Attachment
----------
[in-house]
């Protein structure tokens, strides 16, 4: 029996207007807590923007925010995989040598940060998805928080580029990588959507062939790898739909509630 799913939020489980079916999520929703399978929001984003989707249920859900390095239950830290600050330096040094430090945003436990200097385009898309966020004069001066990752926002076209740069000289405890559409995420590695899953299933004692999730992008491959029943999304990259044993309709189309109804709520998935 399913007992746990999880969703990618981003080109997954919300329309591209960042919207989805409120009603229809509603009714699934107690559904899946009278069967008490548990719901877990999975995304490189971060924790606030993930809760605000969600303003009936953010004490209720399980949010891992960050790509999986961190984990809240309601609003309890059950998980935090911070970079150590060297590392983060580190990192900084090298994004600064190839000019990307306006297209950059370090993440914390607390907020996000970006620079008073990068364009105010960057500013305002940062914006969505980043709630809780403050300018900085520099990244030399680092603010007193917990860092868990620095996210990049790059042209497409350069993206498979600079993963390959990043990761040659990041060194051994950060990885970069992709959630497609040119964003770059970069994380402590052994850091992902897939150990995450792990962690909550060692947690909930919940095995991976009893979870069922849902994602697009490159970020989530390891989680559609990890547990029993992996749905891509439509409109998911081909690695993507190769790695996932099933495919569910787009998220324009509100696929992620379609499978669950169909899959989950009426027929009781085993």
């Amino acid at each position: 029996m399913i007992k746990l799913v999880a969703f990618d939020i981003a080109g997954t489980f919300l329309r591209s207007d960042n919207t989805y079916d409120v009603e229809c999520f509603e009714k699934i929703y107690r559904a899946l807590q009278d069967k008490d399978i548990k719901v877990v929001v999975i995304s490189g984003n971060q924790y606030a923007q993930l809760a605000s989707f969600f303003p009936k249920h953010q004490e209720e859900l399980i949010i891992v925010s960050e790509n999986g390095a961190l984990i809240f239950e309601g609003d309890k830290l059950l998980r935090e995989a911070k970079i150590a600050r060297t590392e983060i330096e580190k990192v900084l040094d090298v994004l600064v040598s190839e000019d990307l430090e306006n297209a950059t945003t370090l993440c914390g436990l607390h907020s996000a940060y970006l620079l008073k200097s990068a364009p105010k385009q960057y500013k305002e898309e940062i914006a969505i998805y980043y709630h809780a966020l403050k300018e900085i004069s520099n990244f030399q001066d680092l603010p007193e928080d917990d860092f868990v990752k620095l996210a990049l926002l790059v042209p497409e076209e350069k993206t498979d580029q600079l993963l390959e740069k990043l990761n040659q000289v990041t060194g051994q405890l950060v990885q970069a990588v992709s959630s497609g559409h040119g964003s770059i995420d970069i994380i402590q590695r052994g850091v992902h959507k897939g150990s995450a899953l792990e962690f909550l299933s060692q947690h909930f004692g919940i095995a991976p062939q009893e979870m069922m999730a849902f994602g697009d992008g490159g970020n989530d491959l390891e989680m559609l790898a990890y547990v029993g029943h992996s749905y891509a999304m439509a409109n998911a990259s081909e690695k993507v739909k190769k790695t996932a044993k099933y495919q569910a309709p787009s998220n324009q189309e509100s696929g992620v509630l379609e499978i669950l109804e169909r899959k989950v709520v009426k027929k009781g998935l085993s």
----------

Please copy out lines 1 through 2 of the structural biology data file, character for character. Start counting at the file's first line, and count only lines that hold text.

[in-house]
């Protein structure tokens, strides 16, 4: 029996207007807590923007925010995989040598940060998805928080580029990588959507062939790898739909509630 799913939020489980079916999520929703399978929001984003989707249920859900390095239950830290600050330096040094430090945003436990200097385009898309966020004069001066990752926002076209740069000289405890559409995420590695899953299933004692999730992008491959029943999304990259044993309709189309109804709520998935 399913007992746990999880969703990618981003080109997954919300329309591209960042919207989805409120009603229809509603009714699934107690559904899946009278069967008490548990719901877990999975995304490189971060924790606030993930809760605000969600303003009936953010004490209720399980949010891992960050790509999986961190984990809240309601609003309890059950998980935090911070970079150590060297590392983060580190990192900084090298994004600064190839000019990307306006297209950059370090993440914390607390907020996000970006620079008073990068364009105010960057500013305002940062914006969505980043709630809780403050300018900085520099990244030399680092603010007193917990860092868990620095996210990049790059042209497409350069993206498979600079993963390959990043990761040659990041060194051994950060990885970069992709959630497609040119964003770059970069994380402590052994850091992902897939150990995450792990962690909550060692947690909930919940095995991976009893979870069922849902994602697009490159970020989530390891989680559609990890547990029993992996749905891509439509409109998911081909690695993507190769790695996932099933495919569910787009998220324009509100696929992620379609499978669950169909899959989950009426027929009781085993």